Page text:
Editor’s note: The following is the second installment in an occasional series from The Signal newsroom looking at influential women throughout modern Santa Clarita Valley history.
Every weekend throughout the early morning and afternoon, women traveling to Peter J. Pitchess Detention Center to visit their incarcerated family members pile into the back of Betty Peters’ white, four-door sedan in Castaic.
“Mama Betty,” as she is affectionately called by those she helps, offers support to the women and sings to their young children as she takes them on the 1.2-mile journey from the Hasley Canyon Road bus stop to the all-male county prison.
“I pick up the girls and they come running, most of the bus drivers know it’s me,” Peters said. “I drive almost every weekend I’m available. The word gets out because a lot of the time people get in who have never ridden with me.”
As an unsung hero in Castaic, Peters dedicates her time to the women for five hours on Saturday and for one hour on Sunday.
Led by her Christian faith, Peters felt called six years ago to help the population of women and provide them with resources, “Our Daily Bread” devotional books and assurance of God’s love.
“The women say, ‘Betty why do you do this?'” Peters said. “I look at them and say, ‘Because God loves you and he sends me to tell you that he loves you. You’re not alone, he knows what you’re going through, he’s here with you.'”
A Calling to Pitchess
When Peters’ family moved to Castaic in 2000, they settled in a house on a hill with a panorama view of the mountains, the valley and Pitchess’ 50 one-story structures that housed inmates.
“I started looking out the window upstairs and I’d open up the curtains and think how awful it must be to be confined on a gorgeous day like today,” Peters said. “So I said I’m going to start praying for, ‘my boys,'” as she calls them.
Shortly thereafter, Peters’ church, Grace Baptist, became involved in prison ministry and partnered with Awana Lifeline, a ministry effort that offers spiritual guidance to inmate fathers and families through programs like Malachi Dads.
As a 40-year employee of Borax, Peters acted as one of the company’s first woman managers and volunteered with organizations like the Santa Clarita Valley Chamber of Commerce, SCV Education Foundation, School and Business Partners and Women in Mining.
However, it was her involvement with the prison ministry and its “Returning Hearts” program that compelled her to devote her time to the inmate families, pray for “her boys,” and ultimately offer weekend rides to their loved ones.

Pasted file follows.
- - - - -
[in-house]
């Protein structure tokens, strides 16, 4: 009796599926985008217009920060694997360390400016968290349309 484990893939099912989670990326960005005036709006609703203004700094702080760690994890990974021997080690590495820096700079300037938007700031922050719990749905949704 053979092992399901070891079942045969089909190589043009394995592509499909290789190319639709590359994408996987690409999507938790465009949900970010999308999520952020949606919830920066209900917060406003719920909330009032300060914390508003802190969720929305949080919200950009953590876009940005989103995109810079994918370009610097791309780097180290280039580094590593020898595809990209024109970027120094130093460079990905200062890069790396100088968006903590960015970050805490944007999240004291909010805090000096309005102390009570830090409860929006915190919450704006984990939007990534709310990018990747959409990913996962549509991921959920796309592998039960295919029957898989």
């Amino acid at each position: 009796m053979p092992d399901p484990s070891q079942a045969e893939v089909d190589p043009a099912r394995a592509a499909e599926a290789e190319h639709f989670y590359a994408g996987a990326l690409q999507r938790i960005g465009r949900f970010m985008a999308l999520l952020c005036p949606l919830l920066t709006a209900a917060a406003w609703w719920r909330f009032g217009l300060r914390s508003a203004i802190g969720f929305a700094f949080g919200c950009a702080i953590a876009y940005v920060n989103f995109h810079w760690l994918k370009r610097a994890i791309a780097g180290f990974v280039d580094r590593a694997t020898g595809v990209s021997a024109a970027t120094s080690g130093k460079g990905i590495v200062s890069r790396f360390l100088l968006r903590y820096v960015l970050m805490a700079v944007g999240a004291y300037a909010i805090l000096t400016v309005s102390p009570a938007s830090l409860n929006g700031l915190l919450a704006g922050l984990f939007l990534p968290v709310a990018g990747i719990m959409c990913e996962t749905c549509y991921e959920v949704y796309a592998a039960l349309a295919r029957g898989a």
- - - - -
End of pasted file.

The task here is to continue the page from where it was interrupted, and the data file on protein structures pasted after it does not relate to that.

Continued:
The First Drive
“Mama Betty” was born six years ago on one 100-degree day when Peters saw a woman traveling along The Old Road and up a steep dirt slope while carrying a baby in her arms.
“I asked her, ‘Where are you going?’ because she was beyond any shopping and she was heading to the bridge. And she said, ‘off to the jail,'” Peters said. “I asked her if she wanted a ride, so I drove her up there and my heart was just called to help.”
Following the trip, Peters found the drop-off point for the Castaic bus stop and was shocked by the trek the women would make in the hot sun.
Peters also noticed that if the women were pushing baby strollers, they would be forced to walk in the dirt and in the road as they traveled up a loop-around and crossed over a bridge.
“Initially, that jail had busses that went up there and it’s not pedestrian-friendly,” Peters said. “It doesn’t have a walkway from The Old Road and up and over the bridge to the check in.”
After learning of the long trip many of the women made to get to the Hasley Canyon bus stop—traveling on upwards of two trains and three buses—Peters knew she could make a difference by offering her love and car to the women.
Since she started began driving the women six years ago, Peters has driven dozens of women each weekend as they wait to spend 30 minutes with their loved ones, husbands or family members.
Oftentimes Peters is pulled over by Santa Clarita Valley Sheriff’s Station deputies who ask her where she’s going and who she’s transporting.
“Fortunately, I’ve become involved in Family Outreach, which has a little cubicle (at the visitor’s center),” Peters said. “When they pull me over, I show them my Family Outreach ID and they say ok.”
During the eight-minute drive, Peters also provides the women with a list of websites full of research and resources to help the women and “their men.”
“I encourage them to find a church that has a ministry for former prisoners because it will be a place of accountability,” Peters said.
After their drive down The Old Road and up the loop on Biscailuz Drive, Peters says goodbye to and the prayer for the women who she knew only for a brief moment.
“I tell them ‘I want you to know that all these boys in here are mine, I pray for them everyday,'” Peters said. “’But, because they’re mine, you’re mine, too.'”